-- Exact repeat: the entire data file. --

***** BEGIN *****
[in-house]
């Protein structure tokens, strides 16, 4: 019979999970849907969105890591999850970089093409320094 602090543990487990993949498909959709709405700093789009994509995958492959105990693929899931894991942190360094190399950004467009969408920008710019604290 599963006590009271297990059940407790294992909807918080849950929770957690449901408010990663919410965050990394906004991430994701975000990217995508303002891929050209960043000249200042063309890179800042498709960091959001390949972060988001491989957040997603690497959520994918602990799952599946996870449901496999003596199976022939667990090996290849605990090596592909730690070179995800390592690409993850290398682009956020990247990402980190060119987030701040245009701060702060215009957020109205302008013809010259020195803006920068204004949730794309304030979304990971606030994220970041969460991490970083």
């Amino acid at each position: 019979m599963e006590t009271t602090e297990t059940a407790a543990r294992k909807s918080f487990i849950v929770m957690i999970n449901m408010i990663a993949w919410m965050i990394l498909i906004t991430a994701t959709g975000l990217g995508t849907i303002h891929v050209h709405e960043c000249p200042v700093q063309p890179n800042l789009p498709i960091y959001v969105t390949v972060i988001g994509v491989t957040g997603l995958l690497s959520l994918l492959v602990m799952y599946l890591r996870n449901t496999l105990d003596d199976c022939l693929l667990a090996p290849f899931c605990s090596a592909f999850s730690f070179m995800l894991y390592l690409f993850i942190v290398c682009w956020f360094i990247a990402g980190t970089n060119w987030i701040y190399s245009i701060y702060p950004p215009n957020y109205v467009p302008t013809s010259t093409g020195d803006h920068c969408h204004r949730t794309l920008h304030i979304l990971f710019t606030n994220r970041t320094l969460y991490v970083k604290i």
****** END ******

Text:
[in-house]
């Protein structure tokens, strides 16, 4: 019979999970849907969105890591999850970089093409320094 602090543990487990993949498909959709709405700093789009994509995958492959105990693929899931894991942190360094190399950004467009969408920008710019604290 599963006590009271297990059940407790294992909807918080849950929770957690449901408010990663919410965050990394906004991430994701975000990217995508303002891929050209960043000249200042063309890179800042498709960091959001390949972060988001491989957040997603690497959520994918602990799952599946996870449901496999003596199976022939667990090996290849605990090596592909730690070179995800390592690409993850290398682009956020990247990402980190060119987030701040245009701060702060215009957020109205302008013809010259020195803006920068204004949730794309304030979304990971606030994220970041969460991490970083």
């Amino acid at each position: 019979m599963e006590t009271t602090e297990t059940a407790a543990r294992k909807s918080f487990i849950v929770m957690i999970n449901m408010i990663a993949w919410m965050i990394l498909i906004t991430a994701t959709g975000l990217g995508t849907i303002h891929v050209h709405e960043c000249p200042v700093q063309p890179n800042l789009p498709i960091y959001v969105t390949v972060i988001g994509v491989t957040g997603l995958l690497s959520l994918l492959v602990m799952y599946l890591r996870n449901t496999l105990d003596d199976c022939l693929l667990a090996p290849f899931c605990s090596a592909f999850s730690f070179m995800l894991y390592l690409f993850i942190v290398c682009w956020f360094i990247a990402g980190t970089n060119w987030i701040y190399s245009i701060y702060p950004p215009n957020y109205v467009p302008t013809s010259t093409g020195d803006h920068c969408h204004r949730t794309l920008h304030i979304l990971f710019t606030n994220r970041t320094l969460y991490v970083k604290i």